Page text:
For more information on dama, including a short video, check Other Worlds’ web site: For more on gift economies, see

  Cooking Up Karma: A Taste of the Gift Economy

Video: At a restaurant in Berkeley, there's no bill at the end of the meal—just a request to pay it forward for those who come after you.
Video courtesy of ToanLamTV
What if your meal was paid for by the people who dined before you? At Karma Kitchen, an event that occurs every Sunday at Taste of Himalayas in Berkeley, Calif., that is exactly what happens. Volunteers serve food to hungry patrons who in turn pay forward what they value their experience at. There are no prices on the menu and the bill reads $0.00.

With busy locations now in D.C. and Chicago, Karma Kitchen is a success in attracting enthusiasm for a gift economy where what you give benefits those who come after you—and you benefit from everyone who came before. Pay it forward for future diners and rack up the karma points!

37 Ways to Join the Gift Economy

You don't have to participate in a local currency or service exchange to be part of the cooperative gift economy. Any time you do a favor for a family member, neighbor, colleague, or stranger you're part of it. Here are some ways you can spend time in the gift economy, where you'll find fun, freedom, and connection. 
  1. Start a dinner co-op. Rotate among the homes of friends and neighbors for weekly or monthly potlucks.
  2. Help a local farmer with the harvest in exchange for some of the crop.
  3. Put up a traveler.
  4. Hold twice-yearly sport supply exchanges so kids can acquire new skis and baseball mitts and everyone can try out a new sport.
  5. Harvest wild or unwanted fruits and vegetables.
  6. Grow your own, and give some of it away.
  7. Share seeds and clippings from your garden - especially native and "heritage" species. Hold an annual plant exchange.
  8. Organize a "non-consumption booth" at a farmers' market or street fair. At the Charlottetown Farmers' Market, the Environmental Chat Corner hosts discussions of environmental issues, sustainable building and landscaping, ecotourism, and community development.
  9. Buy food or supplies in bulk and share with friends.
  10. Form a home-repair team to fix your own place and others'.
  11. Request help of someone usually regarded as needy.
  12. Create your own rainy-day fund with your friends. One group pooled $1,000 each, which they lent to any in the group who needed it. The fund helped members survive a lost job, a stolen bicycle, and a broken arm.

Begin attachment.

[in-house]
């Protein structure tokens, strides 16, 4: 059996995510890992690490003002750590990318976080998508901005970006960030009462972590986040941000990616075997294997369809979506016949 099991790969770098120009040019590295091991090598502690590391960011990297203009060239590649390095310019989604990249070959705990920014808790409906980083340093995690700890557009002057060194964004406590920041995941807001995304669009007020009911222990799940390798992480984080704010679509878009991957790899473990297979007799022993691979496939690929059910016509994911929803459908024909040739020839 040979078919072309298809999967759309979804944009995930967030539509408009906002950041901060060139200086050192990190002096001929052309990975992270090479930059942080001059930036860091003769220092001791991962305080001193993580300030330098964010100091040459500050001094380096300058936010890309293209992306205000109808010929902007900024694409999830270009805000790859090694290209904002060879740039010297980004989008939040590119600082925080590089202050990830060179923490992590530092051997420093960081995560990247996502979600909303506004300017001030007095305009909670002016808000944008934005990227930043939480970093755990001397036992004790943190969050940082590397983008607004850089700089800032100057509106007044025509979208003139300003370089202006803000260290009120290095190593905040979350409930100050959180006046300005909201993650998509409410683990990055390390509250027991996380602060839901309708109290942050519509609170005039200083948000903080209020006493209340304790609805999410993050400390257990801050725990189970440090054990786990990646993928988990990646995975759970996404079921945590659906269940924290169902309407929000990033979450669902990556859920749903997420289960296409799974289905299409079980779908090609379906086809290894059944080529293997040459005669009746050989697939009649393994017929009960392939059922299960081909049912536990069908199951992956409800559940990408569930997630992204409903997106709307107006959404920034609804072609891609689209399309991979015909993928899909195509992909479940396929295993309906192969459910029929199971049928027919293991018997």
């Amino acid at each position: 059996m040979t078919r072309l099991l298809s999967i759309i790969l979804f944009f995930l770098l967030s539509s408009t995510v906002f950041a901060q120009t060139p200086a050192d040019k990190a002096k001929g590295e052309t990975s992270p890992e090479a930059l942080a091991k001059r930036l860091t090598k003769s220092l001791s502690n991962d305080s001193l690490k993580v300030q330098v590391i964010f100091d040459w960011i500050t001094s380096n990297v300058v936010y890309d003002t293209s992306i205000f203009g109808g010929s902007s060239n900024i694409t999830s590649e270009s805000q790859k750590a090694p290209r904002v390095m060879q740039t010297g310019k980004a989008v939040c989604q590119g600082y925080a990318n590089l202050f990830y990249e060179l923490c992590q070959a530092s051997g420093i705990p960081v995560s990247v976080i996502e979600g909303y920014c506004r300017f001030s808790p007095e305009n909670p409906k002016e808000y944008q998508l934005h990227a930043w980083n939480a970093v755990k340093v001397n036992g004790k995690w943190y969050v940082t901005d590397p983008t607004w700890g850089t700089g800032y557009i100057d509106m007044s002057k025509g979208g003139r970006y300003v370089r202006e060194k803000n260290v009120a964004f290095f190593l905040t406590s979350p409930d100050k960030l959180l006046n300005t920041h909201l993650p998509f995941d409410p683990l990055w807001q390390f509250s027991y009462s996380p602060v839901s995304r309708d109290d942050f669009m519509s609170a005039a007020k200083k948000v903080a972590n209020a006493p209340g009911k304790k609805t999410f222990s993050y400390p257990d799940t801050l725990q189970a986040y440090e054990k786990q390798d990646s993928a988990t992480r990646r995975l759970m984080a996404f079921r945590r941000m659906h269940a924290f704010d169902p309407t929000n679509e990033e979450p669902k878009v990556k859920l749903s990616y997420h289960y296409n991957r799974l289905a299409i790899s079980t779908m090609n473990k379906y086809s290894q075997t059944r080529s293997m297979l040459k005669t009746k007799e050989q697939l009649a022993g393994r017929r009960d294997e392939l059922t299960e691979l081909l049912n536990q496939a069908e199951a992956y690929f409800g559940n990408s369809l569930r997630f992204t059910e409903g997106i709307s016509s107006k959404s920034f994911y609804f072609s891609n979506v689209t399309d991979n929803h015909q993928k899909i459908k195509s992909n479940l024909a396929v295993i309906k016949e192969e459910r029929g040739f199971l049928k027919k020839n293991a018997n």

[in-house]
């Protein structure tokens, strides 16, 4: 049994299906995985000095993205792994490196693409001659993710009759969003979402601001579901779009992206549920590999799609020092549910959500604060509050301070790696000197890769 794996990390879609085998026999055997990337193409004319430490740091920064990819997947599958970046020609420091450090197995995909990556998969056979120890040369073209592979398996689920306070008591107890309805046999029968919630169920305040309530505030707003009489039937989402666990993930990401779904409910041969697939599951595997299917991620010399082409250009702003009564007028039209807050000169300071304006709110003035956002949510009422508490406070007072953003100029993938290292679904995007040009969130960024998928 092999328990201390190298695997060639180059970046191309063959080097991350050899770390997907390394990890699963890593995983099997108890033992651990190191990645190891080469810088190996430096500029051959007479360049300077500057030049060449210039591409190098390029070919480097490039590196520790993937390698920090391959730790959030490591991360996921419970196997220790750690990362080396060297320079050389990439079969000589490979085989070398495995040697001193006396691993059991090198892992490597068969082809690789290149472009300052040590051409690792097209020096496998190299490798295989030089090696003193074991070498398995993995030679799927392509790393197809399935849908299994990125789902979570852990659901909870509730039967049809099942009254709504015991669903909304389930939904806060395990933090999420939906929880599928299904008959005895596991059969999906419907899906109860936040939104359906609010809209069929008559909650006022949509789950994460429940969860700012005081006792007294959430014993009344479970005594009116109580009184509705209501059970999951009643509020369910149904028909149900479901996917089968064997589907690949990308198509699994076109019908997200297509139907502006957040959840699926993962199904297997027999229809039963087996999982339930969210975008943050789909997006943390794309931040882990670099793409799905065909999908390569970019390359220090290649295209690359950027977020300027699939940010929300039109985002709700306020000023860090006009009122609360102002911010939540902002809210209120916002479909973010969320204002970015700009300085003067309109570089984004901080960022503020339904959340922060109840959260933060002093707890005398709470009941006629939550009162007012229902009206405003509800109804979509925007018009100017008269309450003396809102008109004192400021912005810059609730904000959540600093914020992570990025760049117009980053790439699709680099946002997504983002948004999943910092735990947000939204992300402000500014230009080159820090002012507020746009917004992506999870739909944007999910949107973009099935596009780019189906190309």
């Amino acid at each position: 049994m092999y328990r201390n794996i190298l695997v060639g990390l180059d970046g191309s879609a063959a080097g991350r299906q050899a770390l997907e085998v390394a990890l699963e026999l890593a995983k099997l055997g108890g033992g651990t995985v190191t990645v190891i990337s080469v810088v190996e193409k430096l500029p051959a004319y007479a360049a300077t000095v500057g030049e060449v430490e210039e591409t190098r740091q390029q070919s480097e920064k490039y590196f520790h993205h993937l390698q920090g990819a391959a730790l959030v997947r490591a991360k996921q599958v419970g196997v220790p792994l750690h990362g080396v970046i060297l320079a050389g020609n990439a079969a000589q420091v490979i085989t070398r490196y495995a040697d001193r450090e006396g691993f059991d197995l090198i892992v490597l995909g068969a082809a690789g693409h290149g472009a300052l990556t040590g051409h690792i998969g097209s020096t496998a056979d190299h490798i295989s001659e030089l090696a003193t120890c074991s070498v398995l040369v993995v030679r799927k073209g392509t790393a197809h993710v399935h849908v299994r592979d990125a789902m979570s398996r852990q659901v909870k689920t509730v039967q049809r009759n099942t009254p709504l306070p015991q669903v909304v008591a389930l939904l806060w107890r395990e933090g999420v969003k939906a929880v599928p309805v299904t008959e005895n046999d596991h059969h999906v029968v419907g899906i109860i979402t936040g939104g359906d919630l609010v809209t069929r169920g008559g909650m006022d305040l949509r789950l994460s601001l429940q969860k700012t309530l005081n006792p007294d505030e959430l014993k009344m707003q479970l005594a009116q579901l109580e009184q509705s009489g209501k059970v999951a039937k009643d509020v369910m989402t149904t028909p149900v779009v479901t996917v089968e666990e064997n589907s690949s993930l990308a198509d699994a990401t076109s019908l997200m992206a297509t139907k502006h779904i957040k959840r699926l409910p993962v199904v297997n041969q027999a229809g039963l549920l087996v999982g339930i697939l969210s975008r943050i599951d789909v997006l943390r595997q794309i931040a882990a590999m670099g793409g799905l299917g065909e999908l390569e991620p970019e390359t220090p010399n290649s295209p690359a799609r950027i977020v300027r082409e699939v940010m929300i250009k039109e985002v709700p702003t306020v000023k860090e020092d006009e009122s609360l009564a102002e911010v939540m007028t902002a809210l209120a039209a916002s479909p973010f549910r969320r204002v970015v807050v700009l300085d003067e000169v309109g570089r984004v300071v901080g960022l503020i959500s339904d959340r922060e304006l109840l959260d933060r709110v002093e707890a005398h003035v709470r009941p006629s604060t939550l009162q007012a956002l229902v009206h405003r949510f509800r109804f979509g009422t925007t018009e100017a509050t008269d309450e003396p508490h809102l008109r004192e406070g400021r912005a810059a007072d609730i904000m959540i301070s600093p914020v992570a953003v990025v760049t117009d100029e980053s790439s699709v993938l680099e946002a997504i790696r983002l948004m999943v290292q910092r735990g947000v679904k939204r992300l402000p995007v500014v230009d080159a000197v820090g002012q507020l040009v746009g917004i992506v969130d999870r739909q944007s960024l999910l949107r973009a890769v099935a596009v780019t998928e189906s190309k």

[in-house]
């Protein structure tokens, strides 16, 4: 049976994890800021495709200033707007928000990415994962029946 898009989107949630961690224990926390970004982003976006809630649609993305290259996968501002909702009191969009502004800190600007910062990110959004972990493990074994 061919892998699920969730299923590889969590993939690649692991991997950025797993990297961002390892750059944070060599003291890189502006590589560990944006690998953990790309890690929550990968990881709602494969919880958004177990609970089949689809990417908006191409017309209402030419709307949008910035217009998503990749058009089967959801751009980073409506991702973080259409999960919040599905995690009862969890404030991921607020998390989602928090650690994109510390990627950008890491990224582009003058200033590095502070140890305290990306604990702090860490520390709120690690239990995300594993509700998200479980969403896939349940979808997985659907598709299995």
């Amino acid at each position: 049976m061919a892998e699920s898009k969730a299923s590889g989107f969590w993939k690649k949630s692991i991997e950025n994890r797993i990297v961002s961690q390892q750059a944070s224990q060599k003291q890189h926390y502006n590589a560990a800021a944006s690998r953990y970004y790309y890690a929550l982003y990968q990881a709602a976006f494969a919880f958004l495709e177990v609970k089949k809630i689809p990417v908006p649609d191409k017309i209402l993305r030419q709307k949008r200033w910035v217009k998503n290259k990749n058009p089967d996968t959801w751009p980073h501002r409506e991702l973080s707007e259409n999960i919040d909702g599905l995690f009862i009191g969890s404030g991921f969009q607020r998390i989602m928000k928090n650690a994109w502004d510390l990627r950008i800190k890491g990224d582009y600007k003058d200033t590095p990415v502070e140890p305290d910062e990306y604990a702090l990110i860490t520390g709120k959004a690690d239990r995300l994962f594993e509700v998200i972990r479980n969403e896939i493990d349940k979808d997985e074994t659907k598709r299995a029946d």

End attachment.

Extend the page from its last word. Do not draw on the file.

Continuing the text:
13. Make space available to other people to grow food on your land.
  14. Borrow garden space from someone who has extra land; give them,or a food bank, some of the produce.
  15. Give co-workers neck and shoulder massages.
  16. Offer to mentor a young person.
  17. Ask a 12-year-old to show you how to get onto the Worldwide Web.
  18. Throw a block party.
  19. Show up at a soup kitchen and ask to volunteer help.
  20. Rent out extra space to people needing a place to sleep, work, or just to get away, or exchange the space for yard work or baby-sitting.
  21. Convert a duplex, apartment building, old nursing home, or seminary into a cohousing community.
  22. Convert a barn or warehouse into a space for artists and start-up businesses.
  23. Create a space for neighbors to keep and share infrequently used tools and extra garden supplies.
  24. Start a baby-sitting or child care co-op.
  25. Hold a monthly clean-up of a beach, park, roadway, river bank; get coffee houses to donate goodies.
  26. Plant trees. Get the city to select and donate them.
  27. Find a person on each block who will help neighbors get assistance when needed - from other neighbors when possible.
  28. Share a car.
  29. Or start a car co-op with various vehicles for different uses. Share expenses based on mileage.
  30. Paint donated bicycles and place them in downtown areas with signs indicating they're for anyone to use.
  31. Become a foster parent, a 'big brother' or 'big sister.' Notice the ways everyone benefits!
  32. Exchange lessons, for example, cooking for carpentry.
  33. Teach a skill, like carpentry, and ask your students to donate time to others.
  34. Adopt a stream or a highway to restore, maintain, and beautify.
  35. Work with your neighbors to develop a vision for your neighborhood's future.
  36. Hold talent shows. Give kids lots of recognition, and everyone opportunity to discover their hidden talents.
  37. Create your own money. Use ideas from YES! to start a community currency or skills exchange.

5th World Summit on Arts and Culture


Reports on each of the World Summit sessions are provided below by clicking on the session title below.  Where we have been provided with a copy of a speaker’s presentation, this is linked to the speakers name in the programme below and is also linked to the speakers profiles on the speakers page.  Please note that the presentations are large files and may take some time to download.

TUESDAY 4 October
A sense of country and connection to the land is central to Indigenous peoples. As the landscape, environment and societies evolve, the broader community is also increasingly aware of the inextricable link between culture and place.